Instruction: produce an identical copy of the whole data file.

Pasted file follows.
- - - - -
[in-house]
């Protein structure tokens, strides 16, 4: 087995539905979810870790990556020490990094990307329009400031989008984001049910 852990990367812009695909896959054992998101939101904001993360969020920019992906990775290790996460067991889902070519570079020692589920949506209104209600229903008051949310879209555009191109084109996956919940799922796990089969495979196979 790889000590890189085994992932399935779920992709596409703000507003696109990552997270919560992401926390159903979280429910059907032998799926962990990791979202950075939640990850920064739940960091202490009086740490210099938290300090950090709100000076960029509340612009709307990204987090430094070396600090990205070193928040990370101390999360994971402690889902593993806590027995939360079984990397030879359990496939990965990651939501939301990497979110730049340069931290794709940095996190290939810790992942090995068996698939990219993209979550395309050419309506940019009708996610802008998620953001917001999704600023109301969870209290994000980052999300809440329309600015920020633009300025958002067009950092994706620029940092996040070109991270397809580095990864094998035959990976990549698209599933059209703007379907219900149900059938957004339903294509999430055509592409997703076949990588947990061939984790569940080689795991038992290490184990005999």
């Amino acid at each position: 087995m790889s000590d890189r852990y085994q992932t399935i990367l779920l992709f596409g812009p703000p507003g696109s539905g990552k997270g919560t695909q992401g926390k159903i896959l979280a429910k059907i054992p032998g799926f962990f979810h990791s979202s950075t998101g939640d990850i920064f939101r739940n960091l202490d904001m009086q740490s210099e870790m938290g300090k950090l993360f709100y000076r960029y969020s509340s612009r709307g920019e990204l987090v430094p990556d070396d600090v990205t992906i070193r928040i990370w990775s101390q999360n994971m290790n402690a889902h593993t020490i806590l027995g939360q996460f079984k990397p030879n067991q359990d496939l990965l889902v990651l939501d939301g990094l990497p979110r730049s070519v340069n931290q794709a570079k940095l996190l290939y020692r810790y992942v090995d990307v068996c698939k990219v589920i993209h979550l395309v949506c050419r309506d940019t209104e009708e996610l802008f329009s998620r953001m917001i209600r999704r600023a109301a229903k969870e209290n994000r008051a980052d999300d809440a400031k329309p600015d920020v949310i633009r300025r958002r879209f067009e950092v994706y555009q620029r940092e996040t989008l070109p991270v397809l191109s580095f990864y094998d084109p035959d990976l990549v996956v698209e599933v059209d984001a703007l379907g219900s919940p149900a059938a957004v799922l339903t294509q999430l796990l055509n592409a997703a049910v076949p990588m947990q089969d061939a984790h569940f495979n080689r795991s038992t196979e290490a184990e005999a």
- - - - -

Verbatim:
[in-house]
């Protein structure tokens, strides 16, 4: 087995539905979810870790990556020490990094990307329009400031989008984001049910 852990990367812009695909896959054992998101939101904001993360969020920019992906990775290790996460067991889902070519570079020692589920949506209104209600229903008051949310879209555009191109084109996956919940799922796990089969495979196979 790889000590890189085994992932399935779920992709596409703000507003696109990552997270919560992401926390159903979280429910059907032998799926962990990791979202950075939640990850920064739940960091202490009086740490210099938290300090950090709100000076960029509340612009709307990204987090430094070396600090990205070193928040990370101390999360994971402690889902593993806590027995939360079984990397030879359990496939990965990651939501939301990497979110730049340069931290794709940095996190290939810790992942090995068996698939990219993209979550395309050419309506940019009708996610802008998620953001917001999704600023109301969870209290994000980052999300809440329309600015920020633009300025958002067009950092994706620029940092996040070109991270397809580095990864094998035959990976990549698209599933059209703007379907219900149900059938957004339903294509999430055509592409997703076949990588947990061939984790569940080689795991038992290490184990005999």
């Amino acid at each position: 087995m790889s000590d890189r852990y085994q992932t399935i990367l779920l992709f596409g812009p703000p507003g696109s539905g990552k997270g919560t695909q992401g926390k159903i896959l979280a429910k059907i054992p032998g799926f962990f979810h990791s979202s950075t998101g939640d990850i920064f939101r739940n960091l202490d904001m009086q740490s210099e870790m938290g300090k950090l993360f709100y000076r960029y969020s509340s612009r709307g920019e990204l987090v430094p990556d070396d600090v990205t992906i070193r928040i990370w990775s101390q999360n994971m290790n402690a889902h593993t020490i806590l027995g939360q996460f079984k990397p030879n067991q359990d496939l990965l889902v990651l939501d939301g990094l990497p979110r730049s070519v340069n931290q794709a570079k940095l996190l290939y020692r810790y992942v090995d990307v068996c698939k990219v589920i993209h979550l395309v949506c050419r309506d940019t209104e009708e996610l802008f329009s998620r953001m917001i209600r999704r600023a109301a229903k969870e209290n994000r008051a980052d999300d809440a400031k329309p600015d920020v949310i633009r300025r958002r879209f067009e950092v994706y555009q620029r940092e996040t989008l070109p991270v397809l191109s580095f990864y094998d084109p035959d990976l990549v996956v698209e599933v059209d984001a703007l379907g219900s919940p149900a059938a957004v799922l339903t294509q999430l796990l055509n592409a997703a049910v076949p990588m947990q089969d061939a984790h569940f495979n080689r795991s038992t196979e290490a184990e005999a």